Toward Strategic Training on Reading the Mind in the Eyes

Ouverson, Kaitlyn
Stonewall, Jacklin
Gilbert, Stephen
Dorneich, Michael
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The Reading the Mind in the Eyes (RME) test was originally developed to help distinguish between persons with and without autism (Baron-Cohen et al., 2001). Recently the RME test has been shown to relate to a collective intelligence, defined as the ability of a group to perform a wide variety of tasks (Woolley et al., 2010). While these previous results may suggest that the RME measures a pre-determined ability it is an open question of whether RME test scores can be improved by strategically training participants to recognize the mental states of individuals from their faces. Preliminary work was done to develop training materials, specifically developing a set of RME-like practice questions. By documenting these efforts, this paper offers researchers an aide to developing their own materials related to the RME test. Future work will use these training materials to answer the question of whether RME scores can be improved through training, and how that may correlate with improved collective intelligence.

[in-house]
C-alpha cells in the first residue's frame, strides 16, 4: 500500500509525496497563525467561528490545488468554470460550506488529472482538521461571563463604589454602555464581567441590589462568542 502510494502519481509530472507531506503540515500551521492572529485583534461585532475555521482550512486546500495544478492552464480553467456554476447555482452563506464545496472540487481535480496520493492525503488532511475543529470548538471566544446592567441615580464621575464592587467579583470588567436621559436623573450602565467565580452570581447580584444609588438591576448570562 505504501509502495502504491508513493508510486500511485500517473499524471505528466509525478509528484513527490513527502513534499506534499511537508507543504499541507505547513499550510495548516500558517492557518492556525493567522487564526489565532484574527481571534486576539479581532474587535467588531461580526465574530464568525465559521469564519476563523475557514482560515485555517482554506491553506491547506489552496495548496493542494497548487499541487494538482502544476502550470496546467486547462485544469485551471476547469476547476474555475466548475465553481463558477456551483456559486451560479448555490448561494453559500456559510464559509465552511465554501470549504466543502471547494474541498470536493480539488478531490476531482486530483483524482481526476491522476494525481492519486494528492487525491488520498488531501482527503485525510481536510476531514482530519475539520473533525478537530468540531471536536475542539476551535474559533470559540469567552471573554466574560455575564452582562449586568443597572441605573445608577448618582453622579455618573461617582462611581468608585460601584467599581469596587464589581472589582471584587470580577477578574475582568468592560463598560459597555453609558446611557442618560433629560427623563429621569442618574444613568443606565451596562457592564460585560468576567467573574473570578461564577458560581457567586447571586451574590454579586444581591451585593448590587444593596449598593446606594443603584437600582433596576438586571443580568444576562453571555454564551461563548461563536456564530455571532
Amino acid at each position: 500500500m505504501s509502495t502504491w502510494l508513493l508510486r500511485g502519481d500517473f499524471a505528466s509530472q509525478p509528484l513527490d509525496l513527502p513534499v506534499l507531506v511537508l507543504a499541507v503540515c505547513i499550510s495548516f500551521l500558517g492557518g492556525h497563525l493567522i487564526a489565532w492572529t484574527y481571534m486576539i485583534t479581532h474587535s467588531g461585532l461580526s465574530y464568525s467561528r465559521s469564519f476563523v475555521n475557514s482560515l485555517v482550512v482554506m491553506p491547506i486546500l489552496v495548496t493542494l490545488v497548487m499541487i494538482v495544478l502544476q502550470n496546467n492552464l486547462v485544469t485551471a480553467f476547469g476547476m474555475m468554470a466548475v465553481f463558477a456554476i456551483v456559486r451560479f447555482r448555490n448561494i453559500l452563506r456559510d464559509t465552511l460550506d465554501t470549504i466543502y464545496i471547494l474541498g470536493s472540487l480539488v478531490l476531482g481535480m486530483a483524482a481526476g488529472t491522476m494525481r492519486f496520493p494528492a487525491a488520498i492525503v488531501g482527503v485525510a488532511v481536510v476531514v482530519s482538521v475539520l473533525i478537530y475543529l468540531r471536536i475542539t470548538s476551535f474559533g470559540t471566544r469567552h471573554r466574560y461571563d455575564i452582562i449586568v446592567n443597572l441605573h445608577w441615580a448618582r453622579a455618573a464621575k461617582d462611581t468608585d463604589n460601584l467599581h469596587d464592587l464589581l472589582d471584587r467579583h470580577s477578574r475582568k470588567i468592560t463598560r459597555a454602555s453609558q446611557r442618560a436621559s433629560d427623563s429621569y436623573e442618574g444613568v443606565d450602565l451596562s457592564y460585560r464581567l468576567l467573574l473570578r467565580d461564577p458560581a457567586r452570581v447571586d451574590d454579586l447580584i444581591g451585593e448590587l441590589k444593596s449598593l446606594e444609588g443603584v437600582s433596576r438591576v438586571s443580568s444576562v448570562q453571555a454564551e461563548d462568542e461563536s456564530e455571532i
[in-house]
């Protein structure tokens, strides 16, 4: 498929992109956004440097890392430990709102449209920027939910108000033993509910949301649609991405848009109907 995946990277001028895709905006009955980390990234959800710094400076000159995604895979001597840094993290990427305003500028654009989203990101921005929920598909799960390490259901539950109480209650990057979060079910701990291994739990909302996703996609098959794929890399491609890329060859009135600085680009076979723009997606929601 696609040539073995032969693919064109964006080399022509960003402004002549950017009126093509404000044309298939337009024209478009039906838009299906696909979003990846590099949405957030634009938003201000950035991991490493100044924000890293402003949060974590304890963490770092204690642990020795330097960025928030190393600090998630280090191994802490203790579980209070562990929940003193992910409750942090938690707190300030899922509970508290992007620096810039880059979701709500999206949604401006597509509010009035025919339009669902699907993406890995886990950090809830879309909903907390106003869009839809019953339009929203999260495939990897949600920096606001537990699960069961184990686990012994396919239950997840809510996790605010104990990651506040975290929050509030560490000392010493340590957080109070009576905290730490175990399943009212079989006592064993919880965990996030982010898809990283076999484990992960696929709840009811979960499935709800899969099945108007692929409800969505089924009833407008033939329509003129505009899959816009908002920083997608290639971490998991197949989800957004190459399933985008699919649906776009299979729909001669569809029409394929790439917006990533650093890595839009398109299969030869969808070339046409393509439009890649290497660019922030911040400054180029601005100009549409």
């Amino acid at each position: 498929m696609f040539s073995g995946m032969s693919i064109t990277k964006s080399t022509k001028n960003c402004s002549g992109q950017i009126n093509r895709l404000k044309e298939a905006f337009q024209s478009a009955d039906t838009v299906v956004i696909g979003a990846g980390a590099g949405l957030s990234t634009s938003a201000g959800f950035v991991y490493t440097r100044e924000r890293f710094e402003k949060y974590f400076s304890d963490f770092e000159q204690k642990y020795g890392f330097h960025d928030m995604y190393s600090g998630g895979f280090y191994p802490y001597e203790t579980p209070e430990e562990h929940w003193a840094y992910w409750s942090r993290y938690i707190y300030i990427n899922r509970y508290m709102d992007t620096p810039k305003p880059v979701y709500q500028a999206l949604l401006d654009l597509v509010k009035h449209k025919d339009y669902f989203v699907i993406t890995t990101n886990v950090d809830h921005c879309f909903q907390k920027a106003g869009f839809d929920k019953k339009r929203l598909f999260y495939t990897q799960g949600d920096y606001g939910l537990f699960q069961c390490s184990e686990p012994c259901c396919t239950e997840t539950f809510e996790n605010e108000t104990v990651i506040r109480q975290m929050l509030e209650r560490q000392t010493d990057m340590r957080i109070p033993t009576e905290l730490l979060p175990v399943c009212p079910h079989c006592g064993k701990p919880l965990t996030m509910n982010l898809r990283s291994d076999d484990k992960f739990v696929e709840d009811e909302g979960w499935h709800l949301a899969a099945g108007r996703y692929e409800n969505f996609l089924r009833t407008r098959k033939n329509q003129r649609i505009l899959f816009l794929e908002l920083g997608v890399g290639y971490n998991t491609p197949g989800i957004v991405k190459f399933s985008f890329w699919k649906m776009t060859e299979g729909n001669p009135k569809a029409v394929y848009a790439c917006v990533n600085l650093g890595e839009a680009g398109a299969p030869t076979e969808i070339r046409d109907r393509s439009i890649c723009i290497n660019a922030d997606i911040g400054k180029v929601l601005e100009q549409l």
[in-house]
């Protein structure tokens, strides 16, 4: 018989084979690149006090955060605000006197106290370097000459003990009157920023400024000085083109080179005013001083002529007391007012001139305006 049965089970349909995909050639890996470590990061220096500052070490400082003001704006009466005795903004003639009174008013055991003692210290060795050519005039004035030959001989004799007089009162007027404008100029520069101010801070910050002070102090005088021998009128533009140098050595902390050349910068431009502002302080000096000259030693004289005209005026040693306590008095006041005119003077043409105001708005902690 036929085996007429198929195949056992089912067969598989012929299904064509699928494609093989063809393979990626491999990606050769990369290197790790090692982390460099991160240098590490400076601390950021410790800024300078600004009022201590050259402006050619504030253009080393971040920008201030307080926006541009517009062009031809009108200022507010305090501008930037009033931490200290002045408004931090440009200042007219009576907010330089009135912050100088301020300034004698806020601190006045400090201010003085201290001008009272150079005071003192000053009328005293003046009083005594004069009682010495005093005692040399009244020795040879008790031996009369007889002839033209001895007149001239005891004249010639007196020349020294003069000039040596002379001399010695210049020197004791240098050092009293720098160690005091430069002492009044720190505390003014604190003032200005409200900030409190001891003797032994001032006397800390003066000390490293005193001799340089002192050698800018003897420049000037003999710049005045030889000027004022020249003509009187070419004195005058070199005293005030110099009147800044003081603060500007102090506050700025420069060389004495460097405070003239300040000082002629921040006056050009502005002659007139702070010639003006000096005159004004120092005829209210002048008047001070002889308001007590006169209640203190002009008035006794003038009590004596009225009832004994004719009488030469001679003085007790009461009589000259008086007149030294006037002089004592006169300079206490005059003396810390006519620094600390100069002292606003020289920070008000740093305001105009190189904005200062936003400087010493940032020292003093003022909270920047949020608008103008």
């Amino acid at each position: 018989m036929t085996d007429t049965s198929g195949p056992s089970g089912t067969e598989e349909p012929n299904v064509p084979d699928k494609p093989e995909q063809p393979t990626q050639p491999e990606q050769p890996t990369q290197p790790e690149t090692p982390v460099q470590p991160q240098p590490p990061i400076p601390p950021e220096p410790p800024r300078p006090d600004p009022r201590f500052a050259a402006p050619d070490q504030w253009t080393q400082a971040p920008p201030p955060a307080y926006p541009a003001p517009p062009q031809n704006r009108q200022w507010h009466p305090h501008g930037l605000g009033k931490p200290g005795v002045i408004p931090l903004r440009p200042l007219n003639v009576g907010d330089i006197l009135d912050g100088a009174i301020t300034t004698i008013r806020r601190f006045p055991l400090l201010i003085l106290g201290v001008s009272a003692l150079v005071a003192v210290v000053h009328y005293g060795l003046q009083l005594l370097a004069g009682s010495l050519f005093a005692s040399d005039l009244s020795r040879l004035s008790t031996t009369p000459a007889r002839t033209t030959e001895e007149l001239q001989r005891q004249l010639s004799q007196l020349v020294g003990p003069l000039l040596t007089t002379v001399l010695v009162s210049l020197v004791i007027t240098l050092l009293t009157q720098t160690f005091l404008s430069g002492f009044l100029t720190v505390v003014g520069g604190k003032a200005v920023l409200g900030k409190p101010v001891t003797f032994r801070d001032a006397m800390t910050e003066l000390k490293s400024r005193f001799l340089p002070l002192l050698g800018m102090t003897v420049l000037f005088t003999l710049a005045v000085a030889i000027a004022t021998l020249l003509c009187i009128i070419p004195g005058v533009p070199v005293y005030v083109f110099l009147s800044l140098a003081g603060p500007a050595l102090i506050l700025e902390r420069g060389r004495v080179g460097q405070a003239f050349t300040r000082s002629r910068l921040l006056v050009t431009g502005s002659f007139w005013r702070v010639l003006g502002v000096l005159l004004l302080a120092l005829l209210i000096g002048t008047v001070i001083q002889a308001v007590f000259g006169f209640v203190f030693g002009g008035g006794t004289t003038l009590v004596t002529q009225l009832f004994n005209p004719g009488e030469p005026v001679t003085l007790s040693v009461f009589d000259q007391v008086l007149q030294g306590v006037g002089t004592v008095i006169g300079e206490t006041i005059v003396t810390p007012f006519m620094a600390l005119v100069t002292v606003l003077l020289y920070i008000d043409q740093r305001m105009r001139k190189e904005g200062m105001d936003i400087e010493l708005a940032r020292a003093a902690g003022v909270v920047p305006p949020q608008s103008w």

This is a manuscript of a proceeding published as Ouverson, Kaitlyn M., Jacklin Stonewall, Stephen B. Gilbert, and Michael C. Dorneich. "Toward Strategic Training on Reading the Mind in the Eyes." Proceedings of the Human Factors and Ergonomics Society Annual Meeting vol. 62, no. 1 (2018): 1562-1566. DOI: 10.1177%2F1541931218621353. Posted with permission.